1st thing I got is how to move between my tabs ;P -don’t kill me- believe me that’s why I read your blog ;P

    I use the google translator, that’s why I added it as a gadget in my iGoogle home page! It’s fun, it even remembers my language choice, so I’ll find arabic-english and when I need to switch just click on the arrow between

  • http://blogallalong.com/ Bashar

    maryam: LOL :). Many people don’t know, it’s pretty useful. I center Gmail as Tab 1 for quick access. You know the Ctrl+Tab switch shortcut ofcourse though right?

    You can add Google Translate to iGoogle, but you need to open the iGoogle page then every time or go to it, focus on it and do your search. This might seem awkward at the beginning, but just use it. I barely use the Search Plugins now. Read this older post for more details and examples.

    I dont know about you, but I find mouse using time waster.

  • maryam

    nope I love keyboard shortcuts, LOL, I alt+tab too

    In both case you need to open the browser, my iGoogle is my home page and translator is the top left gadget.

    Besides, I like iGoogle especially with my new Tomb Raider theme

    But I’ll try your way, just to compare the feeling ;D

  • http://blogallalong.com/ Bashar

    maryam: It works for more than that. For all sites, Google, Google News, IMDB, Amazon, YouTube. I dont hit the search plugin box a lot.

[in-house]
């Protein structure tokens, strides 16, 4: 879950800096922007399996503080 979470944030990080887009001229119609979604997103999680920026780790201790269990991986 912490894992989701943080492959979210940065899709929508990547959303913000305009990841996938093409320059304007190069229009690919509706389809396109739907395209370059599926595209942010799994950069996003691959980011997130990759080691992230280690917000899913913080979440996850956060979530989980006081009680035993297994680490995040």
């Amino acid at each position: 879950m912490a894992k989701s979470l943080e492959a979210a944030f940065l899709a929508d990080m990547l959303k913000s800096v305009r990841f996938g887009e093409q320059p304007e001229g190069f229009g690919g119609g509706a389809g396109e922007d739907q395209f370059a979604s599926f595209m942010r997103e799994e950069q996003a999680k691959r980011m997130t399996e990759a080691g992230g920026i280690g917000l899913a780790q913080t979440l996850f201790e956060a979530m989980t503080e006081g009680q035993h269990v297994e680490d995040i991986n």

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  • Anonymous

    hi

  • http://talljoanne.blogspot.com talljoanne

    Just to say a big thanks! This works in Chrome as well and is MUCH BETTER than the buggy translate extensions which don’t work.

  • http://blogallalong.com/ Bashar

    talljoanne: yeah it is useful and works in Chrome. I disabled the translation extension :)

  • http://www.xltrans.com/ Multilingual Regulatory Compliance

    Hi,

    I am a regular visitor of xltrans.com as I am looking for Multilingual Solutions for my knowledge and always been benefited by the useful content you post on every interval and I really appreciate you for this.

    And expecting the same kind of useful information keep sharing between us in the future also.

  • Anders

    Hi! Good tip!

    I’ll add that you can also enable automatic language detection by setting source language to auto. The url then becomes http://translate.google.com/translate_t?hl=en&#auto|en|%s
    for translating from a detected language to English.

  • http://blogallalong.com/ Bashar

    Anders: Yeah that is cool as well :). I didn’t know how to use it, thanks

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  • smith

    This is no longer working for FireFox 5.0

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  • http://thingywhat.github.io/ Thingywhat Whatt

    Old post… Though I just recently came across it.

    A while ago, you could set “sl=auto” and translate any text (Or URL) from the autodetected language into your target language… Though Google appears to have inadvertently removed that. (Which is why I decided to search the topic, and ended up here.)

    So, here are my findings:
    With some experimentation, I found out that the mobile version of Google translate works just fine, so now I have a “gt” (Google Translate) keyword pointing to “https://translate.google.com/m?sl=auto&tl=en&q=%s”.

    Now things like “gt ” works as expected, and so does “gt “.